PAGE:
The First American Atlas Map of Mexico
Matthew Carey's double-page engraved map of Mexico (including Texas and New Mexico), the first map of Mexico to appear in an American Atlas.
Published in the midst of Mexico's War of Independence (1809-1821), the map appears at a fascinating time in Mexico's history. Of significant note is that fast portion of Northern Texas which is left blank, extending nearly to the Rio Grande River. As described below, this is almost certainly a direct result of the then raging political question over whether the United States had acquired Texas as part of the Louisiana Purchase (discussed below), in addition to the paucity of information available to mapmakers for the region which on this map is left so-conspicuously blank.
Carey's map reflects the information from Alexander von Humboldt's seminal map of Mexico but pre-dates Pike's explorations. The map extends north to show Lake Timpanogos and covers most of Colorado and New Mexico, as well as providing details in Texas, including the naming of Bejax, Cibola, Provincia, S Josef, Nuestra Sra del Rosario, Galveston Bay, and the name Texas.
The detail along the Rio Grande and in Southern Arizona is also excellent. This is the first regional map of the Southwest and Mexico to be published in an American atlas.
Carey's map was produced at time when the question of ownership of what would become Texas and New Mexico were still very much in dispute.
In 1803 the United States acquired Louisiana from Napoleon Bonaparte, with the understanding that the purchase covered all territory ceded by France to Spain in 1762 and then back to France in 1800. As the line between France and Spain in the New World had never been clearly established, Thomas Jefferson's administration seized the opportunity to make the most of its claim to a vast, uninhibited, and largely unexplored land.
Jefferson's vision is clearly reflected in the exploratory expeditions commissioned in the years immediately following the Louisiana Purchase. Within a few years of the purchase, Jefferson had authorized 4 expeditions to explore the newly acquired Territory. While the Lewis & Clark Expedition focused on the Northwestern portions the United States, the remaining 3 expeditions, The Dunbar Expedition (1804-1805), the Pike Expedition (1806-1807), and Red River (or Freeman-Custis) Expedition (1806) were all focused on lands that were the subject of competing Spanish claims, provoking diplomatic incidents as a result of American incursions into the disputed territory.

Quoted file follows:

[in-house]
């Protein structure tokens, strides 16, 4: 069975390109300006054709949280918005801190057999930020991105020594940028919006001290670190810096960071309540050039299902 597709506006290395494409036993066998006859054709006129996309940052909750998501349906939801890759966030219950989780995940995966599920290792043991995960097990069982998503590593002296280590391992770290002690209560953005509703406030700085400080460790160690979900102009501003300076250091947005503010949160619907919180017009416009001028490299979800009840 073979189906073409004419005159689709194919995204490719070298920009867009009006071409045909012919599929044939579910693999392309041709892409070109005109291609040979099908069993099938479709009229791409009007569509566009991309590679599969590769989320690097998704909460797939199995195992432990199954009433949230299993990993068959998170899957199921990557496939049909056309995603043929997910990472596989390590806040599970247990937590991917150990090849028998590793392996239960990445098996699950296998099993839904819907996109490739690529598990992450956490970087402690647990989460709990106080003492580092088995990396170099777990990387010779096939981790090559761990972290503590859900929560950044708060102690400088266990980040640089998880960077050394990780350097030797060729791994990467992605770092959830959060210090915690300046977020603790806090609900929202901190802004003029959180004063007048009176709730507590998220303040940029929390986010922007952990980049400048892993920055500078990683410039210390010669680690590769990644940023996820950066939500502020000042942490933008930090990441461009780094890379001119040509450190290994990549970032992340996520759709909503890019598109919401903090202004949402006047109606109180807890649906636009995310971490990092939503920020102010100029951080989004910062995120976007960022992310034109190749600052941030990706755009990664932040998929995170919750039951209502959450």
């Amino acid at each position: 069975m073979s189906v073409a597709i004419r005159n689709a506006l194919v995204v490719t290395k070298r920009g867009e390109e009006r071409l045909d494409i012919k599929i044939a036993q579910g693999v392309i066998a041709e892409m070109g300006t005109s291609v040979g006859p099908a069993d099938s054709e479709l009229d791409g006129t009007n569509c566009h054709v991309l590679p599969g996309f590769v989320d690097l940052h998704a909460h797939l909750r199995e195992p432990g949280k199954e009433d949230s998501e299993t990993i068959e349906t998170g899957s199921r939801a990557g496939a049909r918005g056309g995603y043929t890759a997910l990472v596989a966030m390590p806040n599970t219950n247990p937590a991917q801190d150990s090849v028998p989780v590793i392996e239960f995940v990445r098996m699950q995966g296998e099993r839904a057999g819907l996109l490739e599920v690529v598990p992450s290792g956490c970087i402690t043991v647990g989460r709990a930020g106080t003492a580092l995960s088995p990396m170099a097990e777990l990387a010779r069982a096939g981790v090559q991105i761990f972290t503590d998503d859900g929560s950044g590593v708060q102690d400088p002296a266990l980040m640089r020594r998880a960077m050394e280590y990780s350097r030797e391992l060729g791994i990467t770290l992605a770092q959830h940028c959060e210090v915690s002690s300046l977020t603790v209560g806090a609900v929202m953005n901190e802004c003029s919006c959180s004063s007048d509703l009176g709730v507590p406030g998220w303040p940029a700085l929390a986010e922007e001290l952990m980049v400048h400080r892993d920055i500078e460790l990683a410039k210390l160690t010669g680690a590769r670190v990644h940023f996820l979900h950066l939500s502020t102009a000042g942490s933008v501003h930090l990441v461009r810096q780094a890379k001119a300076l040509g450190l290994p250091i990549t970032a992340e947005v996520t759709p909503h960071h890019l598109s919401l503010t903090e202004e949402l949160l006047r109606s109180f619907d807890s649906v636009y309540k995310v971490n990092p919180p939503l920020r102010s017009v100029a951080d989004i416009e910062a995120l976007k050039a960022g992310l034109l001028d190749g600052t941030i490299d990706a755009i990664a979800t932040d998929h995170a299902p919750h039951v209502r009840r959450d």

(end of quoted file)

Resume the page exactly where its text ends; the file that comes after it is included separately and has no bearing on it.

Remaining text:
While Jefferson's agents were busy testing the elastic boundaries of the Louisiana Purchase, the Spaniards were not idle. Wary of their new neighbor and fearful for their vulnerable possessions in Texas and New Mexico, Spanish officials in New Orleans and beyond hastened to establish their line of demarcation. The matter became even more complex when in December of 1803, the French Prefect of Louisiana, Pierre Clement de Laussat, declared that the western boundary of the Louisiana Purchase lay at the Rio Grande.
In 1806, a military agreement was entered into between General James Wilkinson of the United States Army and General Simon Herrera of the Spanish forces, making the country between the Arroyo Hondo and the Sabine River temporarily neutral ground, over which neither the United States nor Spain should exercise political jurisdiction. The agreement was generally observed by both countries; the United States took possession of territory as far west as Natchitoches, while Spain maintained a small garrison at its eastern outpost, Nacogdoches.
President Jefferson was convinced as early as 1804 that the territory included in the Louisiana Purchase extended to the Rio Grande. His insistence upon this and his efforts to promote the exploration of the western territory (to some of which Spain claimed unquestionable right), and the border dispute in the Sabine-Red River region, temporarily settled by the Wilkinson-Herrera agreement, brought the United States and Spain near to hostilities.
Following a royal order issued in May 1805, Jose de Iturrigaray, the viceroy of New Spain, in January 1806, named Fray Melchior de Talamantes chief of an historical commission created to ascertain from all available sources the true boundaries of the provinces of Texas and Louisiana, before the latter was ceded to Spain in 1762. However, the arrest and deposition of Iturrigaray and the subsequent arrest of Talamantes for his separatist views by the Audiencia of Mexico in September, 1808, interrupted the work of this commission. The following month, the Viceroy ad interim, Pedro de Garibay, appointed Fray Doctor Jose Antonio Pichardo (1748-1812), of the congregation of the Oratory of San Felipe Neri, to determine the historic limits of Louisiana and Texas.
Over the next four years, Pichardo compiled a monumental defense of Spain's traditional Louisiana boundary with France. Pichardo's treatise was constructed as an argumentative historical treatise, intended to survey and describe "the true limits of the provinces of Louisiana and Texas." The purpose of the Treatise was to respond to and to disprove the claim of the United States that Texas was included in the Louisiana Purchase of 1803. To augment his final report, Father Pichardo then created an elaborate new map, using only the most trustworthy sources--primarily the maps of Jean Baptiste Bourguignon d'Anville, a celebrated French geographer whom he regarded very highly, which he augmented with manuscript maps in the Spanish archives.
Finally, the Adams-Onis Treaty of 1819 resolved the land ownership dispute by conceding the validity of Spain's Claims to Texas and the lands east of the Rio Grande, in exchange for Spain's abandonment of its historical claims to Oregon and Florida.